The Pillars of Charity is the only section of the building that has been significantly redesigned since the opening of the building in 1915. Pope’s vision for this area was a “light well” meaning light would come in through the Library windows and channel through a window illuminating the area. When they decided to build the pillars the design was respectful of Pope’s original idea. The area was created by one of the master carvers from the National Cathedral, Harold Vogel. The beautiful stained glass has 33 rays of light, the Scottish Rite’s double headed eagle, and a depiction of the House of the Temple.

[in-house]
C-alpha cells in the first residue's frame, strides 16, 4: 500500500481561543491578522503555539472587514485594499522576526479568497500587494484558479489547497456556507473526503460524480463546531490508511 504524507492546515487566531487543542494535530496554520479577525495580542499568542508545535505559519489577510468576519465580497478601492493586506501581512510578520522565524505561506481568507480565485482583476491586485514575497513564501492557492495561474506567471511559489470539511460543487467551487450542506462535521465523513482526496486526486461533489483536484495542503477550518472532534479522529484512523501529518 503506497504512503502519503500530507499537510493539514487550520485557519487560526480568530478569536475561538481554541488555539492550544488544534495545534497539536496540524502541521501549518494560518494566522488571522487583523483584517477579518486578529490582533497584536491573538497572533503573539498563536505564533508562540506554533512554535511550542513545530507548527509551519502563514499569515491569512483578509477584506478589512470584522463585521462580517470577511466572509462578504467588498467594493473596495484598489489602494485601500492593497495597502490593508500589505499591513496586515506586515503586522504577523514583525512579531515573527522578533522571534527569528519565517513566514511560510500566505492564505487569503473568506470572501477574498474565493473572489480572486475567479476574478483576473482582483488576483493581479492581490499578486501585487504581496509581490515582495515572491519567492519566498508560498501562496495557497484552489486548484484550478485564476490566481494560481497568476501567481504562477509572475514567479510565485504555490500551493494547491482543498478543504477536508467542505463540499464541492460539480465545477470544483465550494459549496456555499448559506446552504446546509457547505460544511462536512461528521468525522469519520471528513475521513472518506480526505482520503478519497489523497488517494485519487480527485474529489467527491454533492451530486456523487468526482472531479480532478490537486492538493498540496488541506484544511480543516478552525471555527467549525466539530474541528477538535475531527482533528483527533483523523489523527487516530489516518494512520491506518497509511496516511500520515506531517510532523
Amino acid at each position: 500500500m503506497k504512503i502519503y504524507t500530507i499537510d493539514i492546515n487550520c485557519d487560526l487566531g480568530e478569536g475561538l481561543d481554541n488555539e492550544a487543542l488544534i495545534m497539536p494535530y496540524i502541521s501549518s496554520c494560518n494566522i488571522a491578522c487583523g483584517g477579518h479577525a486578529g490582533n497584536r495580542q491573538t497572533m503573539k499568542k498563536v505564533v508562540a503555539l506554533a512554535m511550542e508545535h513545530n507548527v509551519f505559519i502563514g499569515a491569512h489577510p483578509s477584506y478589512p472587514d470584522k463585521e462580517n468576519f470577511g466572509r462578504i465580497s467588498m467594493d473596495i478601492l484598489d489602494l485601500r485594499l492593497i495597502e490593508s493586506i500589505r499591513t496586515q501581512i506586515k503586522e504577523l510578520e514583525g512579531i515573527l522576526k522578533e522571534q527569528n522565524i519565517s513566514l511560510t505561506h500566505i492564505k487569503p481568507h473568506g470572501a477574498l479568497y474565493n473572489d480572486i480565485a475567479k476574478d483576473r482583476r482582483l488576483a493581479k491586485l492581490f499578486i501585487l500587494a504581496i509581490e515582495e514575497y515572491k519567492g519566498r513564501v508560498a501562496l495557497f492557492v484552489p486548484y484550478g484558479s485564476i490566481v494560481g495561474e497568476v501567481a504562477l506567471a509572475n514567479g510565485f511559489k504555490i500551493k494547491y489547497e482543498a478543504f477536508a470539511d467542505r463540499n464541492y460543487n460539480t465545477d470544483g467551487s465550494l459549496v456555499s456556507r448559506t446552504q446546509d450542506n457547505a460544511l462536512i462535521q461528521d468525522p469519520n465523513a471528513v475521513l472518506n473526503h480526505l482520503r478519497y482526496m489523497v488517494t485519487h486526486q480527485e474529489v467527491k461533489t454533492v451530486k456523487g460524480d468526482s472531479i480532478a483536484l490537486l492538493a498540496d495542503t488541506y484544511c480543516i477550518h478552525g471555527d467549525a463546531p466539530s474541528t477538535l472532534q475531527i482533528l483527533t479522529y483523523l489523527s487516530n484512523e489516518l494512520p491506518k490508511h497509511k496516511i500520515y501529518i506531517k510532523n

This is where we honor donors who have been especially generous with their donations to the fraternity and its charities. The individuals honored here also have their portraits hanging downstairs in the Hall of Honor.
On either side of this area we have two busts; one of Albert Pike and one of John Henry Cowles.
Mr. Cowles was the last Grand Commander to live in the building. The current finance office was his personal residence. In 1944 and 1953 special Acts of Congress allowed Albert Pike and then John Henry Cowles to be entombed within the building, behind their respective busts. Albert Pike had been previously laid to rest in Oak Hill cemetery in Georgetown.